During the monthly Police Service Board Meeting, the increase in serious crime was attributed directly to the drug subculture in Sault Ste. Marie.
Police Chief Hugh Stevenson addressed those attending the meeting directly and bluntly when asked by Mayor Christian Provenzano about the cause of three fires due to arson and ten weapons related calls during the month of April.
“The reason and cause for those arsons, those weapon occurrences, is purely due to the drug industry that we have foremost. I can tell you that I don’t think one of these, ever investigated, had no ties to the criminal subculture, no ties to the opioid use in the city.” said Stevenson. “None of the 200 employees in the Police Service have ever seen the amount of gun violence in this city related to the drug sub-trade.”
He again placed a portion of the blame directly on the federal government’s Bill C-75.
“Bill C-75 has not helped us and I know you’ve heard me say it before. But on recognizances in the last 35 years of my career, if you are on your second or third recog you were kept in, you were not given the ability to continue your drug, your violent crime episode, that’s over,” said Stevenson. “People do not go to jail unless you’re arrested for the substantive offences, and they’re usually released. You’ve quoted me before on 33 releases, that one individual, that was originally a robbery. So you know we’re all pretty concerned, but different levels of government have to jump in and deal with this crisis.”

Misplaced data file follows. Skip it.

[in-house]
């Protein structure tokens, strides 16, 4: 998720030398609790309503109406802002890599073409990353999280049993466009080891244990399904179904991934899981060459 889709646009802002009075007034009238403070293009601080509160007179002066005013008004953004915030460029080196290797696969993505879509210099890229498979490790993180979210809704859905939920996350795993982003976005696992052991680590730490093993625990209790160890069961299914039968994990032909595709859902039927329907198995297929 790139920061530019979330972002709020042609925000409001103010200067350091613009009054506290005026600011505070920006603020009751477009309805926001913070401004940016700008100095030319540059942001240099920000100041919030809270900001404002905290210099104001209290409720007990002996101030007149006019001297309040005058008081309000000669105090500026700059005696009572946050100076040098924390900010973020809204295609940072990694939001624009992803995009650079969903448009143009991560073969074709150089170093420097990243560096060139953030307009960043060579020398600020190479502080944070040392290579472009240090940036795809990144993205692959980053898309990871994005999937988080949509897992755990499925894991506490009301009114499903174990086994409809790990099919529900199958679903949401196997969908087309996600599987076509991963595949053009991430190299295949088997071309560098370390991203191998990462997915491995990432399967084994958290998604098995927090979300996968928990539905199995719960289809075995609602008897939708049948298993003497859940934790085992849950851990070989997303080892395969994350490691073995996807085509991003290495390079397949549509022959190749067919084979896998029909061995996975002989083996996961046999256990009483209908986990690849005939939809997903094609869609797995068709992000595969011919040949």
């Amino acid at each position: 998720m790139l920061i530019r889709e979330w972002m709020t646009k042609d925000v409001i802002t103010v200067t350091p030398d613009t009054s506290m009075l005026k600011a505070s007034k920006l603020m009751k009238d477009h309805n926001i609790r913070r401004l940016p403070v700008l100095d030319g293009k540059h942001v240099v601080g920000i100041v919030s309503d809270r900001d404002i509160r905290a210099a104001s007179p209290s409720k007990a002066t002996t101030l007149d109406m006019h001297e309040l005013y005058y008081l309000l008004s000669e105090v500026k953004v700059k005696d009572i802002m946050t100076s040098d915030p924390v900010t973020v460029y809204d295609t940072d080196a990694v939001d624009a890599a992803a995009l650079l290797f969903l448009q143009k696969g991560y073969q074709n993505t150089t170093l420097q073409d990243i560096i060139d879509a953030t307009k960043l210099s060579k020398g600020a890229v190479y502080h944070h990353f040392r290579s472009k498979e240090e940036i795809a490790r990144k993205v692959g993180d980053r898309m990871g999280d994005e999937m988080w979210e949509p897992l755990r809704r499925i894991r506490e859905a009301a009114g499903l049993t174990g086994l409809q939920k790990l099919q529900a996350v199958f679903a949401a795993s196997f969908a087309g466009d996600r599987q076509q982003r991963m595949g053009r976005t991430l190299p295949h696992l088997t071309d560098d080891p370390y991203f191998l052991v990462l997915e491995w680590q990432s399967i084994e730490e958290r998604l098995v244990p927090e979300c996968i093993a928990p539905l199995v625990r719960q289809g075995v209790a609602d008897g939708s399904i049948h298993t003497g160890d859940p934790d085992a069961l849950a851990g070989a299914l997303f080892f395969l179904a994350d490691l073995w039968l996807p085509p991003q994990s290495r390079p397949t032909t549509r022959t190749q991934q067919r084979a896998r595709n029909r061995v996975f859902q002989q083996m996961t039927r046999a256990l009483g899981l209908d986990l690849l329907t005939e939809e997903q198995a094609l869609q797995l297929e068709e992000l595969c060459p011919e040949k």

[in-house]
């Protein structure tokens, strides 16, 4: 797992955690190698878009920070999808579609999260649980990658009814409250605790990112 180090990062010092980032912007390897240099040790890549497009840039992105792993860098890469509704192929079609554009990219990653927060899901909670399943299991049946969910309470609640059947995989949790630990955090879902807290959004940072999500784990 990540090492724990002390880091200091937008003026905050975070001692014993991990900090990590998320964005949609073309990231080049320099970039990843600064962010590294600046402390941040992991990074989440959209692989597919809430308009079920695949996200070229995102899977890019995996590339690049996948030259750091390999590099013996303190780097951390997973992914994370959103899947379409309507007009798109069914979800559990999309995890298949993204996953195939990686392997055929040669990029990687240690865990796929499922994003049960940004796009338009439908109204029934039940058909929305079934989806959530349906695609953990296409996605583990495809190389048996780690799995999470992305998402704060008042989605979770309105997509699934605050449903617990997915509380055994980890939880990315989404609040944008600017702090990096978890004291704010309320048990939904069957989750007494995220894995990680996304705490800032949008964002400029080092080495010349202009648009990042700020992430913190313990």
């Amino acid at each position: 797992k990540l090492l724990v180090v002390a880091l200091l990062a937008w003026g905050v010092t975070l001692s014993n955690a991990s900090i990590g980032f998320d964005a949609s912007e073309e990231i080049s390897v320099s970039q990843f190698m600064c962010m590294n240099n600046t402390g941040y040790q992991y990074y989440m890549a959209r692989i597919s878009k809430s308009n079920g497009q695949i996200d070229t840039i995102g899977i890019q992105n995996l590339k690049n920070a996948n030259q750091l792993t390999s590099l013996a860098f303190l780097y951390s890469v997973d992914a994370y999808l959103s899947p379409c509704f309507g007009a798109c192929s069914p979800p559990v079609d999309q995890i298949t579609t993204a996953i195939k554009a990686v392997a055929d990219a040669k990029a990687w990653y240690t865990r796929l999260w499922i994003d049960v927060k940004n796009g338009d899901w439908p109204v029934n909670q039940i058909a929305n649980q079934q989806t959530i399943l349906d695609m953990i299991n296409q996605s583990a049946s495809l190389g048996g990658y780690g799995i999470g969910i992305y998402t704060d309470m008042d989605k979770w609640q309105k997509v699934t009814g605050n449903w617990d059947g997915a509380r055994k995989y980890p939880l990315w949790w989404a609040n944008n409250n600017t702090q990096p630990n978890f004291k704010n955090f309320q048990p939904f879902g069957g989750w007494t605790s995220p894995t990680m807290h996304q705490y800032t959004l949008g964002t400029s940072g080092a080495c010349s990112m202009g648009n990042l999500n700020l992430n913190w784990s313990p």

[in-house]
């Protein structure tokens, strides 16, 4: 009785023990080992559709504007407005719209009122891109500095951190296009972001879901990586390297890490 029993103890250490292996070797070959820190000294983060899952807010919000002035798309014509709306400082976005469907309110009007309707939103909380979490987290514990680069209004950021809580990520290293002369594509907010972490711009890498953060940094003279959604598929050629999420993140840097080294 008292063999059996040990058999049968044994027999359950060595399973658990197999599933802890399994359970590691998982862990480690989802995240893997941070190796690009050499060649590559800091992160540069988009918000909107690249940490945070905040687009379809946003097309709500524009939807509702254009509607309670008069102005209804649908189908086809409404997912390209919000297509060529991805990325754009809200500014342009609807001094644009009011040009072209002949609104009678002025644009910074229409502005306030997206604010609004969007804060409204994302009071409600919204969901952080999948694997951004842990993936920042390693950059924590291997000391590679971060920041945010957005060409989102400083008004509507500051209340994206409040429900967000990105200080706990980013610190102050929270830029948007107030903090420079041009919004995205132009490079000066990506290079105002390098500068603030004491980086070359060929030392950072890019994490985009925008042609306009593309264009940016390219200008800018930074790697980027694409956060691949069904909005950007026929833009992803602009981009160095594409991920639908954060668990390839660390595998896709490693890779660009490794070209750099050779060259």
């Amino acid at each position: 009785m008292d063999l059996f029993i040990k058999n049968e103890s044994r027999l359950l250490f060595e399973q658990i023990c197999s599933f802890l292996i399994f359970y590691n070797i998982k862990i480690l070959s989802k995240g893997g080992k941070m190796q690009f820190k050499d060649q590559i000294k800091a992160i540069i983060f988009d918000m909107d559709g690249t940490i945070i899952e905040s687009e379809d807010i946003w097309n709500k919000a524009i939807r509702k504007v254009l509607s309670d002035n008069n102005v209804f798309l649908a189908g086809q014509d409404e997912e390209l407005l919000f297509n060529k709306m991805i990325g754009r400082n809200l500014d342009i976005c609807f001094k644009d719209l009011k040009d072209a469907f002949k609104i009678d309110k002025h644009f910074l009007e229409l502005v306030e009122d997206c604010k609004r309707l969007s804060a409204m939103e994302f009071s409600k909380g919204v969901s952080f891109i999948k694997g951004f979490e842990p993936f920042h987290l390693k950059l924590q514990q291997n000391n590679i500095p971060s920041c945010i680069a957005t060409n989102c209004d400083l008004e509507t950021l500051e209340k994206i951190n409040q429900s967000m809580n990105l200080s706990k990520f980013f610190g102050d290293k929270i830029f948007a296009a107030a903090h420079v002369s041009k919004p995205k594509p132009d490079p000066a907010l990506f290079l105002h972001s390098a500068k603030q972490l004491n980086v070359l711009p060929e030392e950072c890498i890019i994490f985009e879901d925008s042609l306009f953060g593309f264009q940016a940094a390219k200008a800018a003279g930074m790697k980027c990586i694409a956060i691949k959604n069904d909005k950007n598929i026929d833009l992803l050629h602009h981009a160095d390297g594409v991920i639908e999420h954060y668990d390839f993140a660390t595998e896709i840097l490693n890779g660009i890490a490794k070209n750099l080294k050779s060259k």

Mayor Provenzano addressed two issues with regards to the information provided by Stevenson.
“I think it’s important that the community knows that the police service is responding to that, and that the police service is out there addressing this, dealing with it, making the arrests. I think that it’s critical that the community knows from a community safety perspective, that Sault Ste. Marie Police Services are present and dealing with this,” said Provenzano.
He then took time to appreciate the difficult position officers are in.
“I want to acknowledge that April would have been a very stressful month for the service and for our officers. And working overtime in and of itself is taxing,” said Provenzano. ” I want to acknowledge the work of the police service in responding to these incidents. I know that we will keep on responding to them, and keep on making the arrests when we see criminal wrongdoing.”
He, as well as Stevenson, acknowledged that addictions are a public health issue and efforts need to be made, and are being made, to address that.
“So that people that need care, get care and there isn’t such a significant demand for the system that’s in place to supply people with the drugs they need. To satisfy their health issues and their addiction challenges.”
Stay with SaultOnline as we continue to bring you information about the ongoing issues around mental health and addictions in Sault Ste. Marie.